I'm currently reading The Perilous Road by William O. Steele. It's a book about a family who lives in Tennessee during the Civil War. The middle son, Chris Brabson, is a Southern sympathizer who is outraged that his older brother would choose to join the Union army and fight for the U.S. His family suffers when others in the community ostracize them and damage their property. Chris is ashamed of both his father and his brother, and he wants to do something to prove to the members of the community that he is not a traitor. He begins to search for ways to hurt the Union army and finds a co-conspirator in his older friend, Silas Agee.
So far, I'm enjoying the book. It's not the best that I've ever read, but it is different because it shows the divided loyalties of the people at the time. I've always heard that the Civil War pitted brother against brother, but this is the first novel I've read that takes that literally. Right now I'm wondering if Chris can really trust Silas. I feel like the author is leading us to believe that Silas is the one who stole Chris's buckskin shirt and that he believes that he can lead Chris into doing whatever he wants. I think the author has done a great job of showing us how alone Chris feels and his frustration with his family and the losses they have suffered at both the hands of the Union soldiers and his own neighbors. I'm looking forward to seeing how this turns out!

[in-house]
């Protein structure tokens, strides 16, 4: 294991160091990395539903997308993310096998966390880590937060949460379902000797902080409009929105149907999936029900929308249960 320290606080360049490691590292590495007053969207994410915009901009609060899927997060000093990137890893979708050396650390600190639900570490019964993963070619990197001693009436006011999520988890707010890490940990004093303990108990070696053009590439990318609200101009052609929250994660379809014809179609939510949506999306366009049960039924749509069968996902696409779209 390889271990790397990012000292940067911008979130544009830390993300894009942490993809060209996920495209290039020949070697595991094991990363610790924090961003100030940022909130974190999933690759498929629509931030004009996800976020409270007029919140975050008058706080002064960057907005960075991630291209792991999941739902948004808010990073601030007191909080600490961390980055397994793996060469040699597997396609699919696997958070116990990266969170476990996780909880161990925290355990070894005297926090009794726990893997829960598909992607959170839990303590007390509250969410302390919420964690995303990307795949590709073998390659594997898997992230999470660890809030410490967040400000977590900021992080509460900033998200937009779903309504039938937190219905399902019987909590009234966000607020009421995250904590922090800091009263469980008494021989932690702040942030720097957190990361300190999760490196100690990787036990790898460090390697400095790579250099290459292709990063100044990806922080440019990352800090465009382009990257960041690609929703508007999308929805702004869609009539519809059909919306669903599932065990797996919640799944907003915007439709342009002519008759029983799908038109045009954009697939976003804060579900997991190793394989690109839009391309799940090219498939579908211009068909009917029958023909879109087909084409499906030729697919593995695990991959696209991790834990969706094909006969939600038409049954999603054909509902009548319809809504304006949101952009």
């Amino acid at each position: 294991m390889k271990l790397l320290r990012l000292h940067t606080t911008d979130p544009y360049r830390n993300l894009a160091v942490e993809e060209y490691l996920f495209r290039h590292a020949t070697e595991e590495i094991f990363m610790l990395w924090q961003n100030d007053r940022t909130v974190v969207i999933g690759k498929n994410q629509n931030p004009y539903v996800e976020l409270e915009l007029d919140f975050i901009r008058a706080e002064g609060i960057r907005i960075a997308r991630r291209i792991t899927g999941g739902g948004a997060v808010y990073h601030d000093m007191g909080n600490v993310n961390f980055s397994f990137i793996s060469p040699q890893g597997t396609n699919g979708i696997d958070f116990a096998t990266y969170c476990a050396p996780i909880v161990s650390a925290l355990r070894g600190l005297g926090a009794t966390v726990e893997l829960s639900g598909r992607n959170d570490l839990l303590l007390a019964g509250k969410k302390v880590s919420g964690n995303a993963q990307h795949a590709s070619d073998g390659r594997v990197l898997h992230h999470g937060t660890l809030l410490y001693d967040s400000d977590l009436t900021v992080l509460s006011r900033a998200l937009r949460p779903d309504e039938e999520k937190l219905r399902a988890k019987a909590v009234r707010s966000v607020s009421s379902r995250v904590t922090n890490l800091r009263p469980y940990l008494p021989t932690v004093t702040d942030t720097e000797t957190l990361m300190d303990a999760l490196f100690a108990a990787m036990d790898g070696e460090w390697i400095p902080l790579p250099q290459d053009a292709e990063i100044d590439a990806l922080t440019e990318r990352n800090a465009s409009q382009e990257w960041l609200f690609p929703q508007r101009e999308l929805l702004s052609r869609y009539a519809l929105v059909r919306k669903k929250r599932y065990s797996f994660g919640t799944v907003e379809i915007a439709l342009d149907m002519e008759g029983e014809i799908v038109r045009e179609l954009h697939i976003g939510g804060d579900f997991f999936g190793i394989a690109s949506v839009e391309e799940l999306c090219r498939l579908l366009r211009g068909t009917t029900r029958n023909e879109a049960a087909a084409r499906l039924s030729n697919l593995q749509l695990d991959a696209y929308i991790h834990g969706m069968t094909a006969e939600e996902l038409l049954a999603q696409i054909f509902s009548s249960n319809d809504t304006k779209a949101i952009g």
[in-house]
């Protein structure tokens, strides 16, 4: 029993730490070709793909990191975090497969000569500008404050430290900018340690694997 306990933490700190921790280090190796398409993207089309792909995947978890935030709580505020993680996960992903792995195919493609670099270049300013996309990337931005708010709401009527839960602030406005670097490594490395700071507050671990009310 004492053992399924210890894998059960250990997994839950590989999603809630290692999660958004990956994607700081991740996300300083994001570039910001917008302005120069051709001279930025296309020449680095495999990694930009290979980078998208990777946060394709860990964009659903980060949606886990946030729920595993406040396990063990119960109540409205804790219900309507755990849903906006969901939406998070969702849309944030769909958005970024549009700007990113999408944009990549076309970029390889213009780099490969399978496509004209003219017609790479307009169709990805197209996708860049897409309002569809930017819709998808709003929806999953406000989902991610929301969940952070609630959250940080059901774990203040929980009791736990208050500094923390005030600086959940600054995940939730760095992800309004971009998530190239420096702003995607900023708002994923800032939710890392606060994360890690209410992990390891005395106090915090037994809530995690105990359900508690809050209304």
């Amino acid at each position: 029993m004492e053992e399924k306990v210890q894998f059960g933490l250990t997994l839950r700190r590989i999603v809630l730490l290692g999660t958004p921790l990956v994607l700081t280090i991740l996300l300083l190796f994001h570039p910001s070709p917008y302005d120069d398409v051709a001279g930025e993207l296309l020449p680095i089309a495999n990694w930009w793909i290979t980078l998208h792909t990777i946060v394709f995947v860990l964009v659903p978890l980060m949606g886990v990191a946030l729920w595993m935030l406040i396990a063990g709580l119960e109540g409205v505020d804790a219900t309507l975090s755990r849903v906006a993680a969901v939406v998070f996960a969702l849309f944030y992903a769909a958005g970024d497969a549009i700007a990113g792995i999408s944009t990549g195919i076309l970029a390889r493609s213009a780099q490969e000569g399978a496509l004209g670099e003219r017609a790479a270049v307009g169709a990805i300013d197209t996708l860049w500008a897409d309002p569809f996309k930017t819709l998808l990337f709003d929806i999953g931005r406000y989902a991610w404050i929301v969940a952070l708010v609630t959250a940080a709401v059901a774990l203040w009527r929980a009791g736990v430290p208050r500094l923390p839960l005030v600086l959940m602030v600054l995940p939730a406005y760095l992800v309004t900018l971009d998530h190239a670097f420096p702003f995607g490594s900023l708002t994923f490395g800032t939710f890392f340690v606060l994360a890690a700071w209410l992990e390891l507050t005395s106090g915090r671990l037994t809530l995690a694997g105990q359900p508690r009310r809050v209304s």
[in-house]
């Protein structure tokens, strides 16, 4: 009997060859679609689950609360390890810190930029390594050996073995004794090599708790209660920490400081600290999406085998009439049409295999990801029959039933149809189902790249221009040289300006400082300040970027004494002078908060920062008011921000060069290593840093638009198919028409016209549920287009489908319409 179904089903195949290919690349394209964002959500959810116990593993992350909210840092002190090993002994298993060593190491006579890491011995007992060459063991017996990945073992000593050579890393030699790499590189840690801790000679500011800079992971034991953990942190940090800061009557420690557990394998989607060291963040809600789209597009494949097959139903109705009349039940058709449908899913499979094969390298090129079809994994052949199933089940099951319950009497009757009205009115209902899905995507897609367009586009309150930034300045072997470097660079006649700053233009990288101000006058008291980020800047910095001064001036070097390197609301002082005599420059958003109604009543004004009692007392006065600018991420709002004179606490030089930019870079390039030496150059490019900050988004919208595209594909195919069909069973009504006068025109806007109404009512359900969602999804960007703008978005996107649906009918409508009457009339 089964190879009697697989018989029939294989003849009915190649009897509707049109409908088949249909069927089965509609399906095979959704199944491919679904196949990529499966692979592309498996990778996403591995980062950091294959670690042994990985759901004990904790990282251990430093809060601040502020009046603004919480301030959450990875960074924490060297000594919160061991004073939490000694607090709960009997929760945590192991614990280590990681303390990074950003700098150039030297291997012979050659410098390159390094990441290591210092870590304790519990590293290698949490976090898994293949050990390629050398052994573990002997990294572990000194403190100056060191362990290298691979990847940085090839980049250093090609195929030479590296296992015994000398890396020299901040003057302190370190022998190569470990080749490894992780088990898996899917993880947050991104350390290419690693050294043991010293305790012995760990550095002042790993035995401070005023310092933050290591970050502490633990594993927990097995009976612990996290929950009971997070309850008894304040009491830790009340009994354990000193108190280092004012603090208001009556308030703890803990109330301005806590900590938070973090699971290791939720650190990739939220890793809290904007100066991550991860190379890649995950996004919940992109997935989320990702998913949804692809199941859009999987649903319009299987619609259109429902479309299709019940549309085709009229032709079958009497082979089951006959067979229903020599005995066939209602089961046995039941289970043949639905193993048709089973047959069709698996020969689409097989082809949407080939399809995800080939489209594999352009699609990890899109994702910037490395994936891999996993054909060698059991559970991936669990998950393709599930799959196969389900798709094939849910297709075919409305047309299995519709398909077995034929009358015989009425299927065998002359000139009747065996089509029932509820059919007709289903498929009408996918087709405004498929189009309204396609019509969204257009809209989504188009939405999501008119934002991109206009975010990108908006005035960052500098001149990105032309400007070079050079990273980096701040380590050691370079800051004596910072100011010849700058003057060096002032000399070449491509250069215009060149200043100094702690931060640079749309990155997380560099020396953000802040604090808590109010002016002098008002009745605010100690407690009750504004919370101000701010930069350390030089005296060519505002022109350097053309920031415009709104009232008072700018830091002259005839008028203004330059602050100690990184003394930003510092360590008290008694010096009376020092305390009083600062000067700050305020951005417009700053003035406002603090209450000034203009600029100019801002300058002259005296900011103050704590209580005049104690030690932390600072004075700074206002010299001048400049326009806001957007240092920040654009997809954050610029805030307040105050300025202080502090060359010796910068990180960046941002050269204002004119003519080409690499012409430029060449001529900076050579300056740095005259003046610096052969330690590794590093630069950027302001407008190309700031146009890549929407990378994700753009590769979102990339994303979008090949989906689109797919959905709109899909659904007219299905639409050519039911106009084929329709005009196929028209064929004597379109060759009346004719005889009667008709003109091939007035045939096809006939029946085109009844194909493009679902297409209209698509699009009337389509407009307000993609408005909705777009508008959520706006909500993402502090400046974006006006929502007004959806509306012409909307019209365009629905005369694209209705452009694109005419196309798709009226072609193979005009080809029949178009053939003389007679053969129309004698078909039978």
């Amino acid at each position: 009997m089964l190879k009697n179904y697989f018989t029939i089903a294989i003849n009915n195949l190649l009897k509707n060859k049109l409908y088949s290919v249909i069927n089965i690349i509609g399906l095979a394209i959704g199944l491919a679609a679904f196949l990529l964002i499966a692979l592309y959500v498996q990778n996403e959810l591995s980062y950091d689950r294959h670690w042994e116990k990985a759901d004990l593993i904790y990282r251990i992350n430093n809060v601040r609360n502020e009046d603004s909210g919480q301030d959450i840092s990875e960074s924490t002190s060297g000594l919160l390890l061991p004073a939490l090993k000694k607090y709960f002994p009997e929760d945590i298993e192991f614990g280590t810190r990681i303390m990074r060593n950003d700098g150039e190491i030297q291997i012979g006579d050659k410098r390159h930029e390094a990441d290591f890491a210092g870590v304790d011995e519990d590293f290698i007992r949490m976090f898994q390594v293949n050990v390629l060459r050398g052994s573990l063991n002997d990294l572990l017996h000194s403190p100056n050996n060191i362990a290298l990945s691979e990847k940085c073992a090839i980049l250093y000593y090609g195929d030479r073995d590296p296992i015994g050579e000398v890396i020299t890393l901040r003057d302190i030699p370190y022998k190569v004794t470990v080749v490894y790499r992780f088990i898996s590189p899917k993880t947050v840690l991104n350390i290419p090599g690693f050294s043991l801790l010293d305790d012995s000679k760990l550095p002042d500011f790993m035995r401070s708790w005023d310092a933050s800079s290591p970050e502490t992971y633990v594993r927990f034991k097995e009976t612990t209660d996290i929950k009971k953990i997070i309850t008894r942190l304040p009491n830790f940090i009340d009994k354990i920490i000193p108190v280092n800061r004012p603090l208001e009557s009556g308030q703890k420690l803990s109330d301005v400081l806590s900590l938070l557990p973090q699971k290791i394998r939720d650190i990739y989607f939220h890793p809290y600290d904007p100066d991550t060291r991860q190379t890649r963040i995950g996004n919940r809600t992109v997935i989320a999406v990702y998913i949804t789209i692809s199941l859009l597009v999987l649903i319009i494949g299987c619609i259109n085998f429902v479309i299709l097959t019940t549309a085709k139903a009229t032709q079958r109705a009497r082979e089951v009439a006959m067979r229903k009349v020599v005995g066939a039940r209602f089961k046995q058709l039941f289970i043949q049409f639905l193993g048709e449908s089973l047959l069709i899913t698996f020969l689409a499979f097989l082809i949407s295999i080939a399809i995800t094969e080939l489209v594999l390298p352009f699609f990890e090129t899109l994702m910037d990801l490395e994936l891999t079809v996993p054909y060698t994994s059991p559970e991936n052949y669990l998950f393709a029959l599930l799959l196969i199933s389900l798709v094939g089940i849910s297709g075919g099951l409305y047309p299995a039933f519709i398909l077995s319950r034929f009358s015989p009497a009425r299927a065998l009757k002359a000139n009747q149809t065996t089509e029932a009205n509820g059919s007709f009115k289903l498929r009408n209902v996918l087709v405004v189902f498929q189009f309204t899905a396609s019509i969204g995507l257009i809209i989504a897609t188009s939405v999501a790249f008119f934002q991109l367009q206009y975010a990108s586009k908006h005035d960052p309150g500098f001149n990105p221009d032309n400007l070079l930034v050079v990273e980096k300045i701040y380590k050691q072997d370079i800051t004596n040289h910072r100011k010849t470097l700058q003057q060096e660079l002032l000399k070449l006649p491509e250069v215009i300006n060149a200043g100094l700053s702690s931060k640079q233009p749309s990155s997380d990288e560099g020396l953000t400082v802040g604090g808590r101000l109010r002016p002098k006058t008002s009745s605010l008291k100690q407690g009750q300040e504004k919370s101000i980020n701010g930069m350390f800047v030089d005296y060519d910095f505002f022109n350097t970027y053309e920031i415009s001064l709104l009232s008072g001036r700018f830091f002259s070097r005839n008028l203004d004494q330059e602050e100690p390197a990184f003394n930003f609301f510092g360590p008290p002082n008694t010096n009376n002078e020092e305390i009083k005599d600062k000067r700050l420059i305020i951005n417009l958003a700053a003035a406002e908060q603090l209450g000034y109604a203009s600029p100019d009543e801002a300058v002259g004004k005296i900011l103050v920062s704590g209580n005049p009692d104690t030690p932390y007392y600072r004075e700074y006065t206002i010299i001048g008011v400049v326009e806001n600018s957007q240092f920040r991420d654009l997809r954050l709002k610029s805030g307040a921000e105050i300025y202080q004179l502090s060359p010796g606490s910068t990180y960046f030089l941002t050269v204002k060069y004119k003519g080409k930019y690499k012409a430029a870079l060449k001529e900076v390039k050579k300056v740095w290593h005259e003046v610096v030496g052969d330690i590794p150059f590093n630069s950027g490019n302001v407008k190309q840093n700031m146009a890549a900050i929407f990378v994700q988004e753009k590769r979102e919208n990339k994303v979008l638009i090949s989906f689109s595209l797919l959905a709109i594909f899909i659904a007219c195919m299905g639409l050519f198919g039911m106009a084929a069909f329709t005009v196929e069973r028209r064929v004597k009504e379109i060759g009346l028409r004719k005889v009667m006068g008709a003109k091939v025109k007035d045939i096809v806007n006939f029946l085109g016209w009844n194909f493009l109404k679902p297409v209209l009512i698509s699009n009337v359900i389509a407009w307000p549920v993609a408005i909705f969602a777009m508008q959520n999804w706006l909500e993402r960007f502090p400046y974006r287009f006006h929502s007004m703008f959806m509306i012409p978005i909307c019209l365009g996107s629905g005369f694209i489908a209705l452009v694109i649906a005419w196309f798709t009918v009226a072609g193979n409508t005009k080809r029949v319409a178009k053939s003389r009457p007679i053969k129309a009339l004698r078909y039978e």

I learned about how mules are used on the farm. Chris and his dad had to actually harness themselves so that they could pull logs because the mules were taken by the Union army. I can see how this would make him feel angry. It would be really hard work to try to pull logs if you aren't as strong as a mule! :)
The new book I'm reading is Loot by Jude Watson. At the beginning, the two main characters are Alfie McQuin and his 12-year-old son, March. The two are Americans, but they have been living in the city of Amsterdam in Holland. Alfie is a notorious thief, a cat burglar, and in the opening scene, March is supposed to be waiting with a "getaway" bicycle for his dad, who is busy robbing a home. Only, March quickly discovers that the bike has been stolen. Worse than that, after his father throws down a precious, sparkling jewel, he watches as his father falls from the top of a roof and lands with a lifeless thud. Before Alfie dies he tells March to hide for a month and then find jewels. He also mentions a stick and a rag. March then spends his time hiding and trying to stay ahead of a mysterious stranger who is following him.
So far, I really love this book! The author uses such amazing figurative language. For example, he explains that a full moon is not the friend of the thief and describes it as a "fat, satisfied moon" as it illuminates three thieves. He also does a great job using short sentences and repetition to add drama to the story--"In the end, it didn't matter. In the end, they got the goods." I think that the first thief mentioned in the flashback at the beginning is going to be Alfie and that the curse that was put on him is going to affect March and a missing twin sister. The author has already had us meet Jules, March's twin, who he is now traveling back to the United States with. So far this book as kept my interest, and the writing is spectacular!